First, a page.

Phoenix mayoral candidate Wes Gullett responded sharply to Greg Stanton's criticism of a tax increase for art Gullett proposed during a mayoral candidate forum in June.
"Greg Stanton continues to show that he is willing to say anything to win an election," Gullett says to New Times in a statement. "Stanton knows that my first priority is repealing the food tax, lowering permit fees, and slashing the red tape faced by business that he supported, so we can get our economy working again. To say my top priority would be a proposal to create a new tax for funding arts and culture is not true, a signal of his desperation, and he should be ashamed of himself for suggesting it."
Gullett said during the debate that art funding in Phoenix needed to be more robust, and that an arts-funding plan for voters should be about investing in the arts in a "big way."
Stanton, who is facing off against Gullett in November, says that his
opponent is out of touch with Phoenix residents for suggesting that
voters consider a tax increase to support the arts.
Firing back, Gullett says that Stanton is a hypocrite because he himself served on an arts and culture task force back in 2004 that also suggested finding a steady revenues stream to support the arts.
"I'm a strong arts advocate," Stanton says, not quibbling with Gullett's assertion. "I have always have been, and always will be. But I don't think it's the right time for a new tax. That's the issue. Mr. Gullett is the one who advocated for this tax at multiple mayoral debates."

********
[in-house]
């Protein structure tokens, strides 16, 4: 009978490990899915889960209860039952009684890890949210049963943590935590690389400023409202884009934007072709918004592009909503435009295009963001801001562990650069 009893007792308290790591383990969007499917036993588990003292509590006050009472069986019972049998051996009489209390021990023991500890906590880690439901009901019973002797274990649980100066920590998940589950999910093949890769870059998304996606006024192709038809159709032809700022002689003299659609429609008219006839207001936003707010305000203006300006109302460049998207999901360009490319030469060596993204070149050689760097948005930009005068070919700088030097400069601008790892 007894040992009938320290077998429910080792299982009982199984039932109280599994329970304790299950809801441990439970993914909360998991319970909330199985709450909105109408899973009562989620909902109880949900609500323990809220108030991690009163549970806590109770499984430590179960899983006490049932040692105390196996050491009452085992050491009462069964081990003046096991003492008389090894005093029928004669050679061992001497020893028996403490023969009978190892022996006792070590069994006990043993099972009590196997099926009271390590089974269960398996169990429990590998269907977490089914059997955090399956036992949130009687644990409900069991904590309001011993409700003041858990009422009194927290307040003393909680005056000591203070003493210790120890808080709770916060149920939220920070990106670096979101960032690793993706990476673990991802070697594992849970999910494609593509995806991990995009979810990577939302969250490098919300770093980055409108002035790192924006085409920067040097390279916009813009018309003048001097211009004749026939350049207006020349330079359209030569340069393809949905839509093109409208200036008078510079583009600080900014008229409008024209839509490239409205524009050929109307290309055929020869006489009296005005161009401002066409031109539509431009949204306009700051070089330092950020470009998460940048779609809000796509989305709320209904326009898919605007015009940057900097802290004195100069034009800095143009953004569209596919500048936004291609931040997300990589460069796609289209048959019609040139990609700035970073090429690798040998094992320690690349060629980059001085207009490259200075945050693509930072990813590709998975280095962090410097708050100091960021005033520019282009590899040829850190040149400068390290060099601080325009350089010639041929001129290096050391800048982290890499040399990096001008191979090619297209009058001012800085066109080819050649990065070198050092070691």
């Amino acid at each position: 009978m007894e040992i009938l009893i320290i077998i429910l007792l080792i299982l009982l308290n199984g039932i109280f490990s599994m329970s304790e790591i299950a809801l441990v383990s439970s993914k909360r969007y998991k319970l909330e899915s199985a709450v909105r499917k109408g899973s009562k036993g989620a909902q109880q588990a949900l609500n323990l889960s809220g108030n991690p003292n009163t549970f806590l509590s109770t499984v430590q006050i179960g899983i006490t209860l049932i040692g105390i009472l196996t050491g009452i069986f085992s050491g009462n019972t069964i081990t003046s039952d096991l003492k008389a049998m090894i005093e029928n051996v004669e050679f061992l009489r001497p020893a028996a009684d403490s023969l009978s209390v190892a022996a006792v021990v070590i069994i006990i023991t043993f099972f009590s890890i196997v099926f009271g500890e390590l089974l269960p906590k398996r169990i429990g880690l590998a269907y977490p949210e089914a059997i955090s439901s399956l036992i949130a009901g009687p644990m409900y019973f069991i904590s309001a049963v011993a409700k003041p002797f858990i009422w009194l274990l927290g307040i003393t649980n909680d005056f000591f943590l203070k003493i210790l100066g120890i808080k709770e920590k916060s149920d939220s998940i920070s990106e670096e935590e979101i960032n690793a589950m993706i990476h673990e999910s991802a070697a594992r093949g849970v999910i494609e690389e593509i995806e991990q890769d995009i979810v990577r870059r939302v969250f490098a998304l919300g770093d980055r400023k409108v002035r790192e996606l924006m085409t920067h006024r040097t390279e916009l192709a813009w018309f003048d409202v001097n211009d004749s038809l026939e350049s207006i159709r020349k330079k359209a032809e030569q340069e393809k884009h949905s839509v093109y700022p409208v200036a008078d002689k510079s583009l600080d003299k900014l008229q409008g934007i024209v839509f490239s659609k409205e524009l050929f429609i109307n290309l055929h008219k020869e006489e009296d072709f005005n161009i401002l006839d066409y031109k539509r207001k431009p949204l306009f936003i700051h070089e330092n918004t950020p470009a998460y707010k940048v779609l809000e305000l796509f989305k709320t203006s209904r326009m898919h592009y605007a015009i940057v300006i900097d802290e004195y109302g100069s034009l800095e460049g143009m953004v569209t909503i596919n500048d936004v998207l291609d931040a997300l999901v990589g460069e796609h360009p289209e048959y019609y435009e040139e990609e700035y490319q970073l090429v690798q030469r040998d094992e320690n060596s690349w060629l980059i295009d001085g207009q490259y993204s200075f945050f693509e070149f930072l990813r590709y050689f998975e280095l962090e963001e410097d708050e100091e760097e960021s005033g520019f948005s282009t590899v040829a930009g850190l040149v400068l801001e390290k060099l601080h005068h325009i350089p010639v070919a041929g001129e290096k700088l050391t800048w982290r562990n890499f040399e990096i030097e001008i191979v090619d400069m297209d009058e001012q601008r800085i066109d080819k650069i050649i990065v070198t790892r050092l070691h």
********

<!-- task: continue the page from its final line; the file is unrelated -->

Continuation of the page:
Gullett says that his suggestion for a new tax to support the arts is part of his plan to "continue to strategically and boldly plan for the future of our city."
In his statement, Gullett also says that during the debate he said that "now is not the time to take this big idea to the voters."
We listened to the clip several times, and we didn't hear him say that.
Listen for yourself.
That discrepancy aside, Gullett did say that it was a very important plan and that arts and culture was an important economic development tool.
He also says that Phoenix is fooling itself if it believes the city can continue to support the arts out of the General Fund during these economic times. The solution, he says, is to go to voters with a plan that says "we're going to invest in art in a big way" and "ask the community to support the arts."
An art tax during any economic climate isn't a position that will likely sit well with the Tea Party voters that Gullett was courting during the first leg of the election -- the same voters that he worked hard to peel away from Tea Party mayoral candidate Jennifer Wright.
"It is the first role of a mayor to lead a community discussion about what we want our city to look like economically and from a quality of life stand point 10 and 20 years into the future. To not lead this important discussion is nothing short of a dereliction of your duty as a mayor or a council member," Gullett says.